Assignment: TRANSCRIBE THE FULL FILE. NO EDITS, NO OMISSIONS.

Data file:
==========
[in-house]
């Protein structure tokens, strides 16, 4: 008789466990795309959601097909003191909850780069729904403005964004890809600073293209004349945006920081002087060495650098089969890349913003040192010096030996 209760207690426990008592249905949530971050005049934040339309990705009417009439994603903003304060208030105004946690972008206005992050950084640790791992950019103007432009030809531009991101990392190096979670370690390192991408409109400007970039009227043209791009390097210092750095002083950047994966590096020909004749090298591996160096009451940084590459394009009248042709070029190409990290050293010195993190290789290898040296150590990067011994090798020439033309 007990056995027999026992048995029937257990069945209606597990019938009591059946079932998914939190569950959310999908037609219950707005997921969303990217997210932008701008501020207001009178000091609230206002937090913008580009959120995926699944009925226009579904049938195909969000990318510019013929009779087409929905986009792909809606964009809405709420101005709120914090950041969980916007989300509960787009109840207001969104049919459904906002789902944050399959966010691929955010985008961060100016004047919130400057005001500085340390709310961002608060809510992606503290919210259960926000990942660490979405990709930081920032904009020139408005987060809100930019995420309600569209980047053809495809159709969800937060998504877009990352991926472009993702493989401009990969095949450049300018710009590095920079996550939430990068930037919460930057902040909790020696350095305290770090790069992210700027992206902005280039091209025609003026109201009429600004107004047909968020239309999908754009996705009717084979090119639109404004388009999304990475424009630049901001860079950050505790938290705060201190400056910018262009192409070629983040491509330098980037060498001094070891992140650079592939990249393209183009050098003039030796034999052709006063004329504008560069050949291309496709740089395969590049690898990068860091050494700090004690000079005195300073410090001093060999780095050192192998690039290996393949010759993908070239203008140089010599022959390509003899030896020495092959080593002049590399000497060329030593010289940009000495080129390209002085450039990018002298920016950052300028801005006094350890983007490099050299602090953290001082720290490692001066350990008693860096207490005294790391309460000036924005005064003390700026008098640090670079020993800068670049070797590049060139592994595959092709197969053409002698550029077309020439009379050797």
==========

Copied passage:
[in-house]
């Protein structure tokens, strides 16, 4: 008789466990795309959601097909003191909850780069729904403005964004890809600073293209004349945006920081002087060495650098089969890349913003040192010096030996 209760207690426990008592249905949530971050005049934040339309990705009417009439994603903003304060208030105004946690972008206005992050950084640790791992950019103007432009030809531009991101990392190096979670370690390192991408409109400007970039009227043209791009390097210092750095002083950047994966590096020909004749090298591996160096009451940084590459394009009248042709070029190409990290050293010195993190290789290898040296150590990067011994090798020439033309 007990056995027999026992048995029937257990069945209606597990019938009591059946079932998914939190569950959310999908037609219950707005997921969303990217997210932008701008501020207001009178000091609230206002937090913008580009959120995926699944009925226009579904049938195909969000990318510019013929009779087409929905986009792909809606964009809405709420101005709120914090950041969980916007989300509960787009109840207001969104049919459904906002789902944050399959966010691929955010985008961060100016004047919130400057005001500085340390709310961002608060809510992606503290919210259960926000990942660490979405990709930081920032904009020139408005987060809100930019995420309600569209980047053809495809159709969800937060998504877009990352991926472009993702493989401009990969095949450049300018710009590095920079996550939430990068930037919460930057902040909790020696350095305290770090790069992210700027992206902005280039091209025609003026109201009429600004107004047909968020239309999908754009996705009717084979090119639109404004388009999304990475424009630049901001860079950050505790938290705060201190400056910018262009192409070629983040491509330098980037060498001094070891992140650079592939990249393209183009050098003039030796034999052709006063004329504008560069050949291309496709740089395969590049690898990068860091050494700090004690000079005195300073410090001093060999780095050192192998690039290996393949010759993908070239203008140089010599022959390509003899030896020495092959080593002049590399000497060329030593010289940009000495080129390209002085450039990018002298920016950052300028801005006094350890983007490099050299602090953290001082720290490692001066350990008693860096207490005294790391309460000036924005005064003390700026008098640090670079020993800068670049070797590049060139592994595959092709197969053409002698550029077309020439009379050797």